Eduard 1/48 Fokker Dr.I Weekend Kit First Look
|Date of Review||April 2015||Manufacturer||Eduard|
|Subject||Fokker Dr.I Weekend||Scale||1/48|
|Kit Number||8492||Primary Media||Styrene, Fabric|
|Pros||Straightforward build, nice details||Cons||Nothing noted|
|Skill Level||Basic||MSRP (USD)||$19.98|
In the early years of aerial warfare, the title of 'best fighter' exchanged hands many times as technology advanced. During World War 1, the Germans, British and French kept their aircraft designers busy trying to push the performance envelope while addressing the threats introduced in the opposition's latest aircraft. Such was the case with the Sopwith Triplane. This aircraft was more maneuverable than anything that the Germans had on the drawing boards at the time. When one Sopwith Triplane fell into German hands, it didn't take long for the German aircraft industry to jump on the bandwagon.
While numerous German aircraft companies tried to employ the tri-wing concept, only Fokker was able to develop a usable design that would become the most famous triplane of all - the Dr.I. The aircraft was not that fast (not with all of that drag!), but it was highly maneuverable. As with modern combat aircraft, the Dr.I achieved its maneuverability at the expense of stability. This inherent lack of stability intimidated many German pilots, but in the hands of skilled aviators, this triplane was deadly. Even after the best fighter of WW1 emerged, the Fokker D.VII, many German aces would still fly the Dr.I.
Eduard first produced this kit over six years ago but it remains one of the nicest Fokker Dr.I kits in 1/48 scale on the market. Eduard recently reissued their Weekend kit with the weekend series being targeted to the modeler who is less comfortable working with mixed media kits and/or cyano-based adhesives. In this case, the kit doesn't have photo-etched parts included (that would be the Profipack edition) but this does include one of Eduard's growing line of fabric pilot restraints. Molded in gray styrene, this kit is presented on three parts trees plus the aforementioned fabric restraints.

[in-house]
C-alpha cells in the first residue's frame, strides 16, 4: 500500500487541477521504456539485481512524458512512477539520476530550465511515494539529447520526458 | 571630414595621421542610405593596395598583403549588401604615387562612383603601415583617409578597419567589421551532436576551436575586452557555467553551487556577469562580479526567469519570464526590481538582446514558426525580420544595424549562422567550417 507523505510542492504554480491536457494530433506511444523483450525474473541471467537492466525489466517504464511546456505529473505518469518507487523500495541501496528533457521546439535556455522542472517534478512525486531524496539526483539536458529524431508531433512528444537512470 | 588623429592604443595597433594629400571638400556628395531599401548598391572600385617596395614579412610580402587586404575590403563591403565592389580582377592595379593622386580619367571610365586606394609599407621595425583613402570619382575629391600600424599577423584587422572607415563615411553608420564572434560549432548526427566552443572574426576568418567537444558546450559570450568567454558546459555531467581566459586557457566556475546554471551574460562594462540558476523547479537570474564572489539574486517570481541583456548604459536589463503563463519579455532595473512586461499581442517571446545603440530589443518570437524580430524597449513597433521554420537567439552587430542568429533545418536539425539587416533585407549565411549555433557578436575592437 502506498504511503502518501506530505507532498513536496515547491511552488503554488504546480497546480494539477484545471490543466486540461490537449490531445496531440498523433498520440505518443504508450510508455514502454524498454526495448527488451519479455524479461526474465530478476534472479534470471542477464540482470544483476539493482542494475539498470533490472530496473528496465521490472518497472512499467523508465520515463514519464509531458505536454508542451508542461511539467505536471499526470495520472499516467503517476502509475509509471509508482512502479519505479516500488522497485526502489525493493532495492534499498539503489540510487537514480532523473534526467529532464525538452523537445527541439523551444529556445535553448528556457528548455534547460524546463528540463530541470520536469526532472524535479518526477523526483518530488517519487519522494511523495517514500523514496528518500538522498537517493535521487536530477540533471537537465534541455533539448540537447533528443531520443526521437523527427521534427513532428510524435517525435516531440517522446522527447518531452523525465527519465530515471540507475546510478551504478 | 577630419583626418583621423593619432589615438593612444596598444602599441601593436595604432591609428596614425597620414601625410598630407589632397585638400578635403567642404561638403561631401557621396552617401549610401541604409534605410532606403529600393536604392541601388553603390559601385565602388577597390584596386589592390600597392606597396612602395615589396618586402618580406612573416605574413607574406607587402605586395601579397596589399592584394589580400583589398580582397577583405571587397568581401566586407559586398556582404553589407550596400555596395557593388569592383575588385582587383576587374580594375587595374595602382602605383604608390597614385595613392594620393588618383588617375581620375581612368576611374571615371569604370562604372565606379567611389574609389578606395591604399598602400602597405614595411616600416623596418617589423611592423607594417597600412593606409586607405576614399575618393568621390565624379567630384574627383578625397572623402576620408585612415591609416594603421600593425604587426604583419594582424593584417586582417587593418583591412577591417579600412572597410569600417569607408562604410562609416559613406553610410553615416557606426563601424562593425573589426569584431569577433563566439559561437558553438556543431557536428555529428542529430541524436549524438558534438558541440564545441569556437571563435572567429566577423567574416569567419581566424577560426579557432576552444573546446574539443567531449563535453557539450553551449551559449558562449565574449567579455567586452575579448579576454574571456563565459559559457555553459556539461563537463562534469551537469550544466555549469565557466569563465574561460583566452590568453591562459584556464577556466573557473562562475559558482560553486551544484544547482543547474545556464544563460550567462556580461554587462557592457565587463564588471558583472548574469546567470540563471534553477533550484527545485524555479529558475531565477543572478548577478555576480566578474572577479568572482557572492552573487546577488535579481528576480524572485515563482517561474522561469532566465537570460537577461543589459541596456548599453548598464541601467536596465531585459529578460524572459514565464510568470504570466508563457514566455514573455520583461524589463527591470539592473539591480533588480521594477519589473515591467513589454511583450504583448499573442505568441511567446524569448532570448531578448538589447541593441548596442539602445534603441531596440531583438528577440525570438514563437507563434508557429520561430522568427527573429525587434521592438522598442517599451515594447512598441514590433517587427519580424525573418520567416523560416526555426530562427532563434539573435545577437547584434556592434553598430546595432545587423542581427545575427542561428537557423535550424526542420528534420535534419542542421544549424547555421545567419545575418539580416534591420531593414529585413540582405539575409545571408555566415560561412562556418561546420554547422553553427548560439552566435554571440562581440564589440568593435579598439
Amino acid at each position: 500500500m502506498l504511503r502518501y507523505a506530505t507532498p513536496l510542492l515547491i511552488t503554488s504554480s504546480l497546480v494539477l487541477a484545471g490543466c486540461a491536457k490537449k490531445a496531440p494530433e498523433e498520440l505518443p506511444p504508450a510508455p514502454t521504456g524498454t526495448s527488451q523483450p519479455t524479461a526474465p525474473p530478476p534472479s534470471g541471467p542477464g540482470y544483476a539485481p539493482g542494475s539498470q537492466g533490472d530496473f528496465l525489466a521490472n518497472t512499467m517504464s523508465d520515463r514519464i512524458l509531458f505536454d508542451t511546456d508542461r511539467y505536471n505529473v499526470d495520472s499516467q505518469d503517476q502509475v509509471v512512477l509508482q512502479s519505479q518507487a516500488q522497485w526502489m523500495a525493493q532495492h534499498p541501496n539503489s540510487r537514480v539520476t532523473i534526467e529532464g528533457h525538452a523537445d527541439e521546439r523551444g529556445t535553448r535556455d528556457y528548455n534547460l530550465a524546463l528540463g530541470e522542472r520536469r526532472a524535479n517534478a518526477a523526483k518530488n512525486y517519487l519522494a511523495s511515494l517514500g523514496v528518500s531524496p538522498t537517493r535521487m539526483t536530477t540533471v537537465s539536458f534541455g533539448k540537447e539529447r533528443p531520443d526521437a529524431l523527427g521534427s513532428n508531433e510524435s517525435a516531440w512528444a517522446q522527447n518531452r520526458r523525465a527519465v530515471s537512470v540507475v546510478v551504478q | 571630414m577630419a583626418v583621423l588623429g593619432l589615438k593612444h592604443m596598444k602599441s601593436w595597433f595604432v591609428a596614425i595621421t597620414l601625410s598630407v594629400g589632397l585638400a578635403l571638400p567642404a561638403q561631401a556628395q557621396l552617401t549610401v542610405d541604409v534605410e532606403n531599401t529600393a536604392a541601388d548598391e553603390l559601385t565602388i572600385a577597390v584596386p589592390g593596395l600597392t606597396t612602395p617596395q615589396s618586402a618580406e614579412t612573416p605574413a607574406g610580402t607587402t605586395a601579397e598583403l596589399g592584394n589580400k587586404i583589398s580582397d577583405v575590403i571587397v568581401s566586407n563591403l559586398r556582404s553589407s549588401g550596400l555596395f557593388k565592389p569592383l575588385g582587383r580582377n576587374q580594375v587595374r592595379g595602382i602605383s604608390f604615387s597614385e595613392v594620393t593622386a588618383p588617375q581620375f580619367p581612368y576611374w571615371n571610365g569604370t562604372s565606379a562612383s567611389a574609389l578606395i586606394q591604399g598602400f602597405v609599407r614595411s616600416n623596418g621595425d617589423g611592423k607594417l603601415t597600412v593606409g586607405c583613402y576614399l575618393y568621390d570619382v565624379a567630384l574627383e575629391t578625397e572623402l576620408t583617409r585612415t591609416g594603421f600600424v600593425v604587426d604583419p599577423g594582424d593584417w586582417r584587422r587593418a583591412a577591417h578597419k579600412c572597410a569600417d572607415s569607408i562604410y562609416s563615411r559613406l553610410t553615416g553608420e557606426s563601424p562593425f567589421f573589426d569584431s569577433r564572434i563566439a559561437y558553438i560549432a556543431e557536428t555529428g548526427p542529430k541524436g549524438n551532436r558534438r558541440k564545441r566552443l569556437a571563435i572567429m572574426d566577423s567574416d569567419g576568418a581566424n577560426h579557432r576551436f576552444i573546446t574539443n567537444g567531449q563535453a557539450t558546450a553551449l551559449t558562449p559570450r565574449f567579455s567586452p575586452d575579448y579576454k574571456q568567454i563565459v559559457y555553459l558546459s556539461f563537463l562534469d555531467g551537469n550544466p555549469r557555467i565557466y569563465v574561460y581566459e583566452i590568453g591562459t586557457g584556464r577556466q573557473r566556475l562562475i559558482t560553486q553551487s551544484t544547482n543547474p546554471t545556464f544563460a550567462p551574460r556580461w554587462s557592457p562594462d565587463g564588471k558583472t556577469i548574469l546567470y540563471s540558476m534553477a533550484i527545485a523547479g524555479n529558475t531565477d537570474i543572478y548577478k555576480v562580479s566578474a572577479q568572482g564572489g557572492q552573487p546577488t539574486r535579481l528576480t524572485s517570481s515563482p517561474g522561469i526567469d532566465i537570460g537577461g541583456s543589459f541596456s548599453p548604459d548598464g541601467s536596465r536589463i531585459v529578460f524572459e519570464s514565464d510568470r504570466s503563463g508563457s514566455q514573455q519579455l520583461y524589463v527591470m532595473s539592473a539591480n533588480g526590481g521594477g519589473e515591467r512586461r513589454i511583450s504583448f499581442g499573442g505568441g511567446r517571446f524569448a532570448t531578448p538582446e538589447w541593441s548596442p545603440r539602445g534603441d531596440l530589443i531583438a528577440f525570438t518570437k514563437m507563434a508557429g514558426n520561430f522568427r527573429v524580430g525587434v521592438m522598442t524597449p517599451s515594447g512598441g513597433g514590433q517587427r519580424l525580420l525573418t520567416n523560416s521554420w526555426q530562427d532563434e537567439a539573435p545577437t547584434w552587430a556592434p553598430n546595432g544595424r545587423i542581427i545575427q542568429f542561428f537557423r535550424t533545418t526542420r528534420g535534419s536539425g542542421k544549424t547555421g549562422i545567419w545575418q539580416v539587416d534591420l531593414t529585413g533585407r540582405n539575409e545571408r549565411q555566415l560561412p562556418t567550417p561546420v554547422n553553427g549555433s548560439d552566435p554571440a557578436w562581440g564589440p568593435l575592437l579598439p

As a kit, the Fokker Dr.I has one advantage over other WWI era aircraft - minimal rigging. For those who are intimidated with the extensive flying wires found on most biplanes, the Dr.I did not have the wire bracing out on the wings. They did use the cross bracing between the fuselage and landing gear as well as between the fuselage and upper wings.The Eduard instructions show where these wire braces are installed on the kit (not included but can be replicated with a variety of materials including fishing line).
The layout of the kit is quite nice, especially in the cockpit. Unlike many other Dr.I kits, this one provides the steel tube framing separate from the fuselage sides making painting of the doped interior surface easier. The kit also includes the cockpit ammo cans for the twin Spandau machine guns. Among the other features and options in this kit:
- Detailed cockpit
- Positionable ailerons
- Positionable elevators
- Positionable rudder
- Movable engine and propeller
The kit provides two markings options:
- Fokker Dr.I, 425/17, as flown by Manfred von Richtofen
- Fokker Dr.I, 213/17, as flown by Ltn Friedrich Kempf
It is nice to see this kit back on store shelves as this remains one of the best kits of this subject in 1/48 scale. If you're looking for inspiration, there are a number of these kits nicely built online. Give one a try!
My sincere thanks to Eduard for this review sample!